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Tech and security face ‘moment of reckoning’

Jeremy Fleming has warned that the West is faced with a ‘moment of reckoning’ when it comes to technology and security.

Speaking to the BBC, the head of intelligence agency GCHQ, said that there was a risk that key technologies on which we rely will no longer be shaped by the West.

He claimed that although the UK is a ‘big beast’ when it comes to technology, the nation is now at a point where it needs to decide if we were going to continue to evolve and compete with our adversaries.

Fleming was speaking ahead of giving this year's Vincent Briscoe Annual Security Lecture at Imperial College, and in the wake of the Integrated Review, which placed science and technology at the centre of future security and defence policy.

He warned that there is an increasing risk that new ‘technology is implemented in a way in which we can't assure its security’ and that we risk losing control of the standards that shape our technology environment. Fleming highlighted the lessons to be learnt from the debate over the role of Chinese company Huawei in building a new 5G telecoms system.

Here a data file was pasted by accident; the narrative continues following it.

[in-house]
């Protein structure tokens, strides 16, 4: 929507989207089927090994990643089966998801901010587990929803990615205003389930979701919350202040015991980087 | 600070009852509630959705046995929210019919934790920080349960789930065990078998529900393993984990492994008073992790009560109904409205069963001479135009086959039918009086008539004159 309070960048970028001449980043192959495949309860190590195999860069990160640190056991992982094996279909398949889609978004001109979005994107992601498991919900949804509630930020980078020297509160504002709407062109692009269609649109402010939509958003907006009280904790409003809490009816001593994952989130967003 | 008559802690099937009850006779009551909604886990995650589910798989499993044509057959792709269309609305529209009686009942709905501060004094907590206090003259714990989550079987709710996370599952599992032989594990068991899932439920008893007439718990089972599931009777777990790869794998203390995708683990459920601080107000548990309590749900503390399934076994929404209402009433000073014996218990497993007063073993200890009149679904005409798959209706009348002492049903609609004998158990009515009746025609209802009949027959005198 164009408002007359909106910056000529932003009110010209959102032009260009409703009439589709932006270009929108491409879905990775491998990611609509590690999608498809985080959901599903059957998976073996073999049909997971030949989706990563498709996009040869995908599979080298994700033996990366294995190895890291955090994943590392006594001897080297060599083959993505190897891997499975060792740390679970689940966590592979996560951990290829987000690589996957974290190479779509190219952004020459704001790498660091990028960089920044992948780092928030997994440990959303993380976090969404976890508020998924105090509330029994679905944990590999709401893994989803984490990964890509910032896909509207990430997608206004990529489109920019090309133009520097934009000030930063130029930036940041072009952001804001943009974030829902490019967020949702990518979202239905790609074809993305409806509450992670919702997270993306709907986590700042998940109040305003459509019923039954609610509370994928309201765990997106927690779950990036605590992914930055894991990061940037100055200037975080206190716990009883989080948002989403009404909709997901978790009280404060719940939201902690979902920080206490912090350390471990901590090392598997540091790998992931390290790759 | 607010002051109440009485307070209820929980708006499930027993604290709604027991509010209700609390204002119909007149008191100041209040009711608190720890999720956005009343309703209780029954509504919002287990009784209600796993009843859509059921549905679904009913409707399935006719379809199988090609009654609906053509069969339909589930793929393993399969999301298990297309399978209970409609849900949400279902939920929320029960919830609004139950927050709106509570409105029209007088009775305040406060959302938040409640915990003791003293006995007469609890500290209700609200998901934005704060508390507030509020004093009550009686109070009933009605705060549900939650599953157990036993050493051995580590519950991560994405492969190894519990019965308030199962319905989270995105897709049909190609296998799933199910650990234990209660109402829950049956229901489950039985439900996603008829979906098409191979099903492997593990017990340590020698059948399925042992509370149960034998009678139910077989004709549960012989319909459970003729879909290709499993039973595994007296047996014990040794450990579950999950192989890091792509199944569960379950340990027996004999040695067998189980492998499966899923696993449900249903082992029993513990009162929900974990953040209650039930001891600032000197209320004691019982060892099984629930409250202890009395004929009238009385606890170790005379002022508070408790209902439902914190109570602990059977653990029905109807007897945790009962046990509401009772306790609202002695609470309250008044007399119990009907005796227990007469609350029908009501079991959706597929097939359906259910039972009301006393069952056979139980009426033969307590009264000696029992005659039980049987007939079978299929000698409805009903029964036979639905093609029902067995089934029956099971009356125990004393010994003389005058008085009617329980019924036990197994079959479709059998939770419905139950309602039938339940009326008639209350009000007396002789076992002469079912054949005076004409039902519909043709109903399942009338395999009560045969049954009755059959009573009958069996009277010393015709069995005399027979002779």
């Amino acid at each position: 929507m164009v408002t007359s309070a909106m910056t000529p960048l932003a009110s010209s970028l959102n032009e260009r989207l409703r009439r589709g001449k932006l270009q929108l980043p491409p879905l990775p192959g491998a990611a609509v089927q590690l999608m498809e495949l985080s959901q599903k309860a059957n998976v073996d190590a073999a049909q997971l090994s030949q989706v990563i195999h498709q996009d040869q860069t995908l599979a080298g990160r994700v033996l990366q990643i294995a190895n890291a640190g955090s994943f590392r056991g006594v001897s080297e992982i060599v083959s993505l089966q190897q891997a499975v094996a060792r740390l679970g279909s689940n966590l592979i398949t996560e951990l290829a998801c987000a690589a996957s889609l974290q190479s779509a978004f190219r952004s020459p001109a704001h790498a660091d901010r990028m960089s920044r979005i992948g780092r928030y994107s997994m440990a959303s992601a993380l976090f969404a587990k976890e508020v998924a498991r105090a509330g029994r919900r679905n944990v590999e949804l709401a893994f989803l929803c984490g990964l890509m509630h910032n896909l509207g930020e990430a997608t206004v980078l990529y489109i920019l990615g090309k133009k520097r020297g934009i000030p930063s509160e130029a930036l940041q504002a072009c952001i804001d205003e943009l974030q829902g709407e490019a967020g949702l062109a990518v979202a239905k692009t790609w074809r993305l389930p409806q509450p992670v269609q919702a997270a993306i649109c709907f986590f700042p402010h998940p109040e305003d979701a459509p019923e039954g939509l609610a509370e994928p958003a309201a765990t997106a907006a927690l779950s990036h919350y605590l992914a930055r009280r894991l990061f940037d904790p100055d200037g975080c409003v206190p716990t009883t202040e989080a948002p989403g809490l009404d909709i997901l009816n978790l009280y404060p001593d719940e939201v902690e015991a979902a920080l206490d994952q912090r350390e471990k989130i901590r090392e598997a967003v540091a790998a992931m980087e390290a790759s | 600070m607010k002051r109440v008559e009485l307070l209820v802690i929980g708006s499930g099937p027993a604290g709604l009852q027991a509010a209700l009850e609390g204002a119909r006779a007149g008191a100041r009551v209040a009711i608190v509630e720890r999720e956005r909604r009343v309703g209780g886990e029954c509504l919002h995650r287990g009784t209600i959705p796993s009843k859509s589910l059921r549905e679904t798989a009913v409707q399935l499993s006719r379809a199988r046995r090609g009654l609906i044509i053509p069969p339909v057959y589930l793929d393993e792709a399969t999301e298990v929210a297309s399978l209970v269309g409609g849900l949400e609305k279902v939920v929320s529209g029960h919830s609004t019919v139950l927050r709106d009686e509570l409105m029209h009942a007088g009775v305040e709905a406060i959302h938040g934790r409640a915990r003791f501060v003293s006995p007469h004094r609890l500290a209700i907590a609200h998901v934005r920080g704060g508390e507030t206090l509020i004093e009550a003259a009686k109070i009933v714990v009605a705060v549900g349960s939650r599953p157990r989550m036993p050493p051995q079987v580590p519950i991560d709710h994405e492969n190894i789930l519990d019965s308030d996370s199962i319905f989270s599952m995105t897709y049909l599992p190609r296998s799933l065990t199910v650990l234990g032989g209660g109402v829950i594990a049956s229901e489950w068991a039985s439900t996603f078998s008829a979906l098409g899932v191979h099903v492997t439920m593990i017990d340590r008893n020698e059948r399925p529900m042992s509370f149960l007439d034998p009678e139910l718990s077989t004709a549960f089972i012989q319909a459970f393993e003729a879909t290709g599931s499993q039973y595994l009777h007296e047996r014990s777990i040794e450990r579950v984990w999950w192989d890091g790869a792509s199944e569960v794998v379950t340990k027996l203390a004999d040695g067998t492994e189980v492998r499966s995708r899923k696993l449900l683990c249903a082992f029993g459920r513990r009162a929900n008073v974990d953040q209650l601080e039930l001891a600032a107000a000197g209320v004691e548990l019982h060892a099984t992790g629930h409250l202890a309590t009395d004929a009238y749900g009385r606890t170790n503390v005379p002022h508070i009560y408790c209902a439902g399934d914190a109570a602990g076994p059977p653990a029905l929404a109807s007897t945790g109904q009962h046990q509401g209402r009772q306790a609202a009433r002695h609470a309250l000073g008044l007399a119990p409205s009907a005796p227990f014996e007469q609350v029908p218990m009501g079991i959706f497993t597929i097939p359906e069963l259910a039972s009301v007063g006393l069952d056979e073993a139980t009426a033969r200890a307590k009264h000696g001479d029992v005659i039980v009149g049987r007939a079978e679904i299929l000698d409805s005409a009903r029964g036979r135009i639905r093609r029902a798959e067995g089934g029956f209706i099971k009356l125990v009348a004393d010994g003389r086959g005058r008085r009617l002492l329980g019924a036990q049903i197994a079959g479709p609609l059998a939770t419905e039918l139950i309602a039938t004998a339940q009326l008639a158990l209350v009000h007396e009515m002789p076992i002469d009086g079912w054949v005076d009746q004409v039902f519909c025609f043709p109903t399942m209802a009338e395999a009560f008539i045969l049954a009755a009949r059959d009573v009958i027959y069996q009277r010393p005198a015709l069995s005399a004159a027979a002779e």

Following on from 5G, Fleming discuses smart cities, which involve a vast number of sensors and cameras built into a city's infrastructure - controlling everything from traffic to utilities such as water and power. Such interoperability means that vast amounts of data will be collected about people's movement and activity. Done correctly, Fleming said, presents a ‘fantastic opportunity’ to increase efficiency and improve services, but done incorrectly carries risks around privacy and anonymity.

China is a leading supplier of smart city technology, with councils in the UK already purchasing cameras from its companies. Fleming said it was vital to ensure all the technologies were not from one place and to understand how data was being processed.

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